Reddish-brown parts of Pluto ‘indicate water’
Written by fiweh4lf on May 30, 2019
New research into the composition of the coloured surface of Pluto suggests that the planet has liquid water beneath its surface.
Unlike the volcanic activity on Earth, which is driven by the planet’s hot core and magma, a cryovolcano doesn’t erupt with molten rock but with other material – such as water and ammonia – which has a low boiling point.
Researchers examined the region the crack was discovered in, known as Virgil Fossa, which they suspected could have been covered in ammonia due to its reddish-brown colour.
This would have been a rare find if confirmed because ammonia is easily broken down when exposed to ultraviolet light and charged particles in solar wind.
But the New Horizons data, which also showed frozen water on Pluto’s surface, confirmed that the reddish-brown areas were covered in ammonia.
According to the researchers, this means that it is likely that Pluto harbours liquid water beneath its surface.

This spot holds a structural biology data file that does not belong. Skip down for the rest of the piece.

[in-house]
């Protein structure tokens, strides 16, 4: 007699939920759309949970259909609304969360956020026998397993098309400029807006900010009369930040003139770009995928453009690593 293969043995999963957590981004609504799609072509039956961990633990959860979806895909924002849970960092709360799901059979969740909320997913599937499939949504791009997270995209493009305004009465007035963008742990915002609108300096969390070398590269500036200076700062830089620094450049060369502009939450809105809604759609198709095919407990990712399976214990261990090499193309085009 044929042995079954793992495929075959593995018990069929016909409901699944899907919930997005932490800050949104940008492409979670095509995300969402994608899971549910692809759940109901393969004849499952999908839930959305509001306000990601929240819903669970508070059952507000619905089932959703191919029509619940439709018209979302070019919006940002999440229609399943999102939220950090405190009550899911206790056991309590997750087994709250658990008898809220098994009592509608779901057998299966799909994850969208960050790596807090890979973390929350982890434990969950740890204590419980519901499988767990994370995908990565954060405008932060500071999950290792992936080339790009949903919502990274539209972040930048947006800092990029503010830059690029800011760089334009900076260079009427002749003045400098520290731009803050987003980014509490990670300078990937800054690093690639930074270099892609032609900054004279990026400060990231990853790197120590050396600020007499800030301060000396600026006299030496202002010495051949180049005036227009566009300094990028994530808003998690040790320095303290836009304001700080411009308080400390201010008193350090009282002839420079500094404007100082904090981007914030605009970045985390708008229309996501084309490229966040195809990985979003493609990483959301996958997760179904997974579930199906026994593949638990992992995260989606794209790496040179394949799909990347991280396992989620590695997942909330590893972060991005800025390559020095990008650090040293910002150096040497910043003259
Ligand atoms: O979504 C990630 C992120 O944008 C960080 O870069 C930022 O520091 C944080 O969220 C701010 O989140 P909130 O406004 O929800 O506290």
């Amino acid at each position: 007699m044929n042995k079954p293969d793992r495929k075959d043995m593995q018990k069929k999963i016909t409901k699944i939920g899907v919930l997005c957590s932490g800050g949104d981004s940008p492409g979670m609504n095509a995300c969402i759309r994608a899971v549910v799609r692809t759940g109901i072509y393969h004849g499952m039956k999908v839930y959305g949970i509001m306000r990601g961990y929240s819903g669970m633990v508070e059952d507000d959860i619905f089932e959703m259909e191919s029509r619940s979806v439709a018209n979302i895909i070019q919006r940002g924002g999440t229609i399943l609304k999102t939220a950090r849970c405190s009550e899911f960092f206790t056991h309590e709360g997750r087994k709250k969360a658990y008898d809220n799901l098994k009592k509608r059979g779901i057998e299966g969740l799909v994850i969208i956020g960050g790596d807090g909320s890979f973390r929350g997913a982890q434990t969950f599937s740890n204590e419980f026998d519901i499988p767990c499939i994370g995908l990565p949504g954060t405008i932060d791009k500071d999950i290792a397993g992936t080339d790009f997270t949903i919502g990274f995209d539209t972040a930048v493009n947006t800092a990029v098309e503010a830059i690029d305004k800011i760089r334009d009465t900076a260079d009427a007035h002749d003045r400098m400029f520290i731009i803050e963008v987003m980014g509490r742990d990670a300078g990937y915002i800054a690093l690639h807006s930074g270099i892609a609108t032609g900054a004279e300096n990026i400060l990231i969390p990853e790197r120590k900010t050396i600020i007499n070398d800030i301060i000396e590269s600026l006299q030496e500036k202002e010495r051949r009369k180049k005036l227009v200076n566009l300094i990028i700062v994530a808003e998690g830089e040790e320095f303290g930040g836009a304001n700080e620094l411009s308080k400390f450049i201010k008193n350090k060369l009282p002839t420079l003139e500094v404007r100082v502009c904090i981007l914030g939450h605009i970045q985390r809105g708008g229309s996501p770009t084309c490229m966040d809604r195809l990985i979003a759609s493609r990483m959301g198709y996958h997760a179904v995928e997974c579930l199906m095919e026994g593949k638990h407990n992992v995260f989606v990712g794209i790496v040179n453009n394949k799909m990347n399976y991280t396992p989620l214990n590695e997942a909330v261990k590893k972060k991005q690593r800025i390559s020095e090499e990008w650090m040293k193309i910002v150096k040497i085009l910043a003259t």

Because ammonia doesn’t last very long when exposed to the vacuum of space, the researchers believe it could not have been on the surface for very long.
Their research suggests that it erupted onto the surface within the last few million years due to cryovolcanism on the dwarf planet.
Cryovolcanic activity has also , which is among the main candidates for liquid water and thus extra-terrestrial life in our solar system.
Pluto’s extreme distance from the sun means the existence of liquid water on the surface of the planet – which has a temperature of -230C – is impossible.
But beneath the surface there could be liquid water warmed by the heat of the dwarf planet’s nuclear core.
The researchers from a range of institutions in the US and one in France published their work in the journal Science Advances.